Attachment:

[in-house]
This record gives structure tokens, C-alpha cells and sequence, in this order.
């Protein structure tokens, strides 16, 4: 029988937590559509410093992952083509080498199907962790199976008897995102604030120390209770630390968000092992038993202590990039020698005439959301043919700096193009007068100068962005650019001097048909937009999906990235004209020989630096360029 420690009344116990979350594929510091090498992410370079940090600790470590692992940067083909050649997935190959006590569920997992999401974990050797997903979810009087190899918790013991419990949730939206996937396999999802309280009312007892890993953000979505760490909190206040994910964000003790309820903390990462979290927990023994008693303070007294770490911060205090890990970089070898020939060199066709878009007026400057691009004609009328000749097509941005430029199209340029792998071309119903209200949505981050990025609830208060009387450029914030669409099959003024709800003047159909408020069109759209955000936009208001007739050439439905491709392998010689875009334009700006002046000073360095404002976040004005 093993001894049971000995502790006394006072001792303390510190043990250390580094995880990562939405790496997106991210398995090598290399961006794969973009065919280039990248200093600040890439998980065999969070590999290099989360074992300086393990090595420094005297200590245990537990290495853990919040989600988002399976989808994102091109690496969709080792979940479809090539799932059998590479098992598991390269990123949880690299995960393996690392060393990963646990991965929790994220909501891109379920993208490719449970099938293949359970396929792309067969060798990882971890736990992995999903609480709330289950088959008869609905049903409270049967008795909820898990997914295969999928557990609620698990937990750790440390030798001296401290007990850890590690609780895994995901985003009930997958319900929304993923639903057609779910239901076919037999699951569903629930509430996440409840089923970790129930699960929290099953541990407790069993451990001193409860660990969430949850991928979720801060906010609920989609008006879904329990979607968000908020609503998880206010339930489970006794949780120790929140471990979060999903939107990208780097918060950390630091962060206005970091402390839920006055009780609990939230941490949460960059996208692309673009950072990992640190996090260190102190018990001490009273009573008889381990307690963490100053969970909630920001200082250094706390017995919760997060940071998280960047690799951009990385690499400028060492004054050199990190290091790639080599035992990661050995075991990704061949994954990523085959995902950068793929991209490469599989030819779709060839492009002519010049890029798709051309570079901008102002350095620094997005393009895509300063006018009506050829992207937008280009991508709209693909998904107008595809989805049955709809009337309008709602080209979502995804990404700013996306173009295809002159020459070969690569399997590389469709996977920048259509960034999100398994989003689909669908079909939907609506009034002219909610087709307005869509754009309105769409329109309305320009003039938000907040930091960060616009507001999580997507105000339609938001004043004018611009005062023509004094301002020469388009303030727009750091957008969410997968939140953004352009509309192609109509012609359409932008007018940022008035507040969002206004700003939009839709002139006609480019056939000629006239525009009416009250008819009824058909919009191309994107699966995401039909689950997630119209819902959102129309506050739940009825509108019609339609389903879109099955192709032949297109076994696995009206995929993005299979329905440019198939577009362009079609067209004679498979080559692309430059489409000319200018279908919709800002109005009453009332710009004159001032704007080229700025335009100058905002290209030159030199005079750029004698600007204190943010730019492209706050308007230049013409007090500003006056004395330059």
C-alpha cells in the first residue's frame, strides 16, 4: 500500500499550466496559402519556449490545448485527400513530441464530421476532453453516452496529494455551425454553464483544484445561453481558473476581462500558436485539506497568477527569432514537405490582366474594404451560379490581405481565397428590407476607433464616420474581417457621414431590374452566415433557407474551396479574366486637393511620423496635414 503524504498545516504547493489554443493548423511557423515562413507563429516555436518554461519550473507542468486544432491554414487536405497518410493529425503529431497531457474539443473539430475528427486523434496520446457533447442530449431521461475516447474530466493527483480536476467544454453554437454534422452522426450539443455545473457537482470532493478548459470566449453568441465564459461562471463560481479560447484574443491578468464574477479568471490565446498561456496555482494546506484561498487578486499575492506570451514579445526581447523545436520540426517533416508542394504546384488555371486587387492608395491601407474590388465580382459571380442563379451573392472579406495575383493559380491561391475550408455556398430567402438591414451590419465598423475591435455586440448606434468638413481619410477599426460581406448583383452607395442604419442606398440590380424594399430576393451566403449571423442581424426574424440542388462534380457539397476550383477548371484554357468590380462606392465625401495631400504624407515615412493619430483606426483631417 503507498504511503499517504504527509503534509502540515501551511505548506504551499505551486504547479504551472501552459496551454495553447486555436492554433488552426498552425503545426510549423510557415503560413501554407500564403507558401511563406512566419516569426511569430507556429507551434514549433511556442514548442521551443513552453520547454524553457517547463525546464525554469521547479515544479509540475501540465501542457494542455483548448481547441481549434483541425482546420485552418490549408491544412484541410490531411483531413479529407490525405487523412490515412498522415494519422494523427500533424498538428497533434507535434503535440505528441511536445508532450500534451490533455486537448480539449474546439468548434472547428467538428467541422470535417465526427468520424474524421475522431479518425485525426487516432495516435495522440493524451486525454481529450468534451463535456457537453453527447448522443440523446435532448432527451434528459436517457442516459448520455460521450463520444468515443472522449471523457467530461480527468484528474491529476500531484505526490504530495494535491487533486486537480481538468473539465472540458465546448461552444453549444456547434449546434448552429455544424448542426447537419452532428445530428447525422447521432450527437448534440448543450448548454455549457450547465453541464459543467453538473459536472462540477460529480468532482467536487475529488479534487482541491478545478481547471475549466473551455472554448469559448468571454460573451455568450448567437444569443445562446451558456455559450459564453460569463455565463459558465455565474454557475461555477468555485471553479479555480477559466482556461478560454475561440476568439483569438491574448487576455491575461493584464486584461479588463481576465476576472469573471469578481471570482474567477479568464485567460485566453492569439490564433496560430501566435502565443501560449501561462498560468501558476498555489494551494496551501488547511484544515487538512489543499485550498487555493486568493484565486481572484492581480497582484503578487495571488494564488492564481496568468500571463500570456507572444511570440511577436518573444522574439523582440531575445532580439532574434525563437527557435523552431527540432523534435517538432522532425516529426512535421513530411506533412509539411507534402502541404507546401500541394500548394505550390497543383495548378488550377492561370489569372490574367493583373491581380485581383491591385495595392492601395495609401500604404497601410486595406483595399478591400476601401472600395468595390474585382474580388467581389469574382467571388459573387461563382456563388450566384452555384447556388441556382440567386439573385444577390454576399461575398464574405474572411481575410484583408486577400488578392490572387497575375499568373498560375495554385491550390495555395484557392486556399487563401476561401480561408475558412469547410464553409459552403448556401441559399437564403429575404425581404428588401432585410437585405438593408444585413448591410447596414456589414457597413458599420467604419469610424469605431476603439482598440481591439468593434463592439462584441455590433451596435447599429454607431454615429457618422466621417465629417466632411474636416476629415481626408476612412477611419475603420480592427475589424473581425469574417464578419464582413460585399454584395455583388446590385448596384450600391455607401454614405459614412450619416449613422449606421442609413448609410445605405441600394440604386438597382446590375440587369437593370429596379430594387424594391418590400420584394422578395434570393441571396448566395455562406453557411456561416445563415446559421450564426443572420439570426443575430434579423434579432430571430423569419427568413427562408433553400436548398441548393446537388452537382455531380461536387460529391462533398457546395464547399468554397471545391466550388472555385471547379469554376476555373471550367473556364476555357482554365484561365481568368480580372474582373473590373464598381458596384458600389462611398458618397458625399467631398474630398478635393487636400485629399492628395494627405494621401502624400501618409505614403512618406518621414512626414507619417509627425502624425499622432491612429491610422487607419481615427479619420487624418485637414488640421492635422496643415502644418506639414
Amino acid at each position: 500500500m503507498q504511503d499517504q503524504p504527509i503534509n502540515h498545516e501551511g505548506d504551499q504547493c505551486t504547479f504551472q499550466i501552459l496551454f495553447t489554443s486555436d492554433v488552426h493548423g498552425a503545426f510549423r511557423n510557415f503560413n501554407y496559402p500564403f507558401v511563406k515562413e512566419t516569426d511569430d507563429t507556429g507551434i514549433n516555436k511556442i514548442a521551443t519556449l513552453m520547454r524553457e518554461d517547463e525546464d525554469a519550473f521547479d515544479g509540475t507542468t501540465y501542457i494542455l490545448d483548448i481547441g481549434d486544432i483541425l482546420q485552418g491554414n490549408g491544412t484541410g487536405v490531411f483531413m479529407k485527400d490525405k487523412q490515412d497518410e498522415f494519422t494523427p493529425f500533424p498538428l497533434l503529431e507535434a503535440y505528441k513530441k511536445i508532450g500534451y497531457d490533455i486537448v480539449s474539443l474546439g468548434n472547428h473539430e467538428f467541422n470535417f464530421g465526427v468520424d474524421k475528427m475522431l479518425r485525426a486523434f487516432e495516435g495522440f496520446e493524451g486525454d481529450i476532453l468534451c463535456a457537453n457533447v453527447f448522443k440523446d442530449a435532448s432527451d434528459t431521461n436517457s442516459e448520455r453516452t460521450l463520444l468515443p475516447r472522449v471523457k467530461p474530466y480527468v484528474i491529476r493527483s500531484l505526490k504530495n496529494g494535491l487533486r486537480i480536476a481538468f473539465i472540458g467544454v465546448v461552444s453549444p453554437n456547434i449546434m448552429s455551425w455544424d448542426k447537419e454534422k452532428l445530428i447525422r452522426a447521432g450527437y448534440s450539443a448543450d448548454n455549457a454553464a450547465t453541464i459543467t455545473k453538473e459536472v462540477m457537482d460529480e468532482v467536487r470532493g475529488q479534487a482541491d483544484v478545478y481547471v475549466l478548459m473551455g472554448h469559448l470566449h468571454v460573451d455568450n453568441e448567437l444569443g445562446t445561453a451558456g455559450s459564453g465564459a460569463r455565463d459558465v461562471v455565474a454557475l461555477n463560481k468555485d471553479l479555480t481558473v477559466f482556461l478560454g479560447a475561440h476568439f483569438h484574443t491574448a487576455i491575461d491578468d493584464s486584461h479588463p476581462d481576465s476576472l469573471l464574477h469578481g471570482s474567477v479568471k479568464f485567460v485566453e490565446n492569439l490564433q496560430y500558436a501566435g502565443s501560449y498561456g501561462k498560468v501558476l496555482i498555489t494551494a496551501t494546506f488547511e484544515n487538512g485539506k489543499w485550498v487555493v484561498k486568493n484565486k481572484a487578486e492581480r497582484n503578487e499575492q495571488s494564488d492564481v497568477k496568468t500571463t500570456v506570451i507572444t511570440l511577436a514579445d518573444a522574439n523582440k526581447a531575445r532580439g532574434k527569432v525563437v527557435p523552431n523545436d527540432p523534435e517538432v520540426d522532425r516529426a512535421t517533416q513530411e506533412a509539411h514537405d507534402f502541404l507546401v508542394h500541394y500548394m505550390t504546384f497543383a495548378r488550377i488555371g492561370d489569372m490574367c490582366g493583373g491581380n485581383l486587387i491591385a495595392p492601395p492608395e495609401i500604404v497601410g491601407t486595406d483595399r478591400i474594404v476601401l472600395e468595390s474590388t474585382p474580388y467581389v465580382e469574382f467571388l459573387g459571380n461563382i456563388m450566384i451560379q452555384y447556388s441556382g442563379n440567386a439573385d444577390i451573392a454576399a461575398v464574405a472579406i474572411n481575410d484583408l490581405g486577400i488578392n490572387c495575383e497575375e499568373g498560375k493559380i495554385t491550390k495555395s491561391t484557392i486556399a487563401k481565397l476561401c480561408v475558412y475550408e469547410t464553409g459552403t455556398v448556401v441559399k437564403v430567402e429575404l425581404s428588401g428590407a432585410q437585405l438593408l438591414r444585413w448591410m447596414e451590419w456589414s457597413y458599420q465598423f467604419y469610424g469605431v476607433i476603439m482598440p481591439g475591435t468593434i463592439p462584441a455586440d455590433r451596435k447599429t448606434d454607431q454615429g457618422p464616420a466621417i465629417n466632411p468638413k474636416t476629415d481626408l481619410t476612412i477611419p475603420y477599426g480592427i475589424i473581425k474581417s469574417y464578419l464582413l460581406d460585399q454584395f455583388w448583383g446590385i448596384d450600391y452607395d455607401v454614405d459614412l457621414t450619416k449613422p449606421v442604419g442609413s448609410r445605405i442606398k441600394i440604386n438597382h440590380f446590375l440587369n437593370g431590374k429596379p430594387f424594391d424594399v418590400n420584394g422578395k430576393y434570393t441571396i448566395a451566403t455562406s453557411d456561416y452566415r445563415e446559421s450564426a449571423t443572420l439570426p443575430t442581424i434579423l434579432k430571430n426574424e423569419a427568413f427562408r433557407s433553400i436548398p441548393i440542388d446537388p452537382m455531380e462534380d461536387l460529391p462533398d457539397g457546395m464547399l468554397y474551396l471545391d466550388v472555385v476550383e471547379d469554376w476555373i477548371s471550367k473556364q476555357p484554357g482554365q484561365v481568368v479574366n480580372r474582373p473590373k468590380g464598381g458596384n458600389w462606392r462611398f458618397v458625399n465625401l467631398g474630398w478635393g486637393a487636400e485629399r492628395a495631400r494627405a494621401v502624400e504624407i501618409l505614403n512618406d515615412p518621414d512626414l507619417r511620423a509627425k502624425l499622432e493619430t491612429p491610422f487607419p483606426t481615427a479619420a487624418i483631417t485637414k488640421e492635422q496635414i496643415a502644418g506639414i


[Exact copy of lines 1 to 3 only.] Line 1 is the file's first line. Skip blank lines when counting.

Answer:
[in-house]
This record gives structure tokens, C-alpha cells and sequence, in this order.
């Protein structure tokens, strides 16, 4: 029988937590559509410093992952083509080498199907962790199976008897995102604030120390209770630390968000092992038993202590990039020698005439959301043919700096193009007068100068962005650019001097048909937009999906990235004209020989630096360029 420690009344116990979350594929510091090498992410370079940090600790470590692992940067083909050649997935190959006590569920997992999401974990050797997903979810009087190899918790013991419990949730939206996937396999999802309280009312007892890993953000979505760490909190206040994910964000003790309820903390990462979290927990023994008693303070007294770490911060205090890990970089070898020939060199066709878009007026400057691009004609009328000749097509941005430029199209340029792998071309119903209200949505981050990025609830208060009387450029914030669409099959003024709800003047159909408020069109759209955000936009208001007739050439439905491709392998010689875009334009700006002046000073360095404002976040004005 093993001894049971000995502790006394006072001792303390510190043990250390580094995880990562939405790496997106991210398995090598290399961006794969973009065919280039990248200093600040890439998980065999969070590999290099989360074992300086393990090595420094005297200590245990537990290495853990919040989600988002399976989808994102091109690496969709080792979940479809090539799932059998590479098992598991390269990123949880690299995960393996690392060393990963646990991965929790994220909501891109379920993208490719449970099938293949359970396929792309067969060798990882971890736990992995999903609480709330289950088959008869609905049903409270049967008795909820898990997914295969999928557990609620698990937990750790440390030798001296401290007990850890590690609780895994995901985003009930997958319900929304993923639903057609779910239901076919037999699951569903629930509430996440409840089923970790129930699960929290099953541990407790069993451990001193409860660990969430949850991928979720801060906010609920989609008006879904329990979607968000908020609503998880206010339930489970006794949780120790929140471990979060999903939107990208780097918060950390630091962060206005970091402390839920006055009780609990939230941490949460960059996208692309673009950072990992640190996090260190102190018990001490009273009573008889381990307690963490100053969970909630920001200082250094706390017995919760997060940071998280960047690799951009990385690499400028060492004054050199990190290091790639080599035992990661050995075991990704061949994954990523085959995902950068793929991209490469599989030819779709060839492009002519010049890029798709051309570079901008102002350095620094997005393009895509300063006018009506050829992207937008280009991508709209693909998904107008595809989805049955709809009337309008709602080209979502995804990404700013996306173009295809002159020459070969690569399997590389469709996977920048259509960034999100398994989003689909669908079909939907609506009034002219909610087709307005869509754009309105769409329109309305320009003039938000907040930091960060616009507001999580997507105000339609938001004043004018611009005062023509004094301002020469388009303030727009750091957008969410997968939140953004352009509309192609109509012609359409932008007018940022008035507040969002206004700003939009839709002139006609480019056939000629006239525009009416009250008819009824058909919009191309994107699966995401039909689950997630119209819902959102129309506050739940009825509108019609339609389903879109099955192709032949297109076994696995009206995929993005299979329905440019198939577009362009079609067209004679498979080559692309430059489409000319200018279908919709800002109005009453009332710009004159001032704007080229700025335009100058905002290209030159030199005079750029004698600007204190943010730019492209706050308007230049013409007090500003006056004395330059």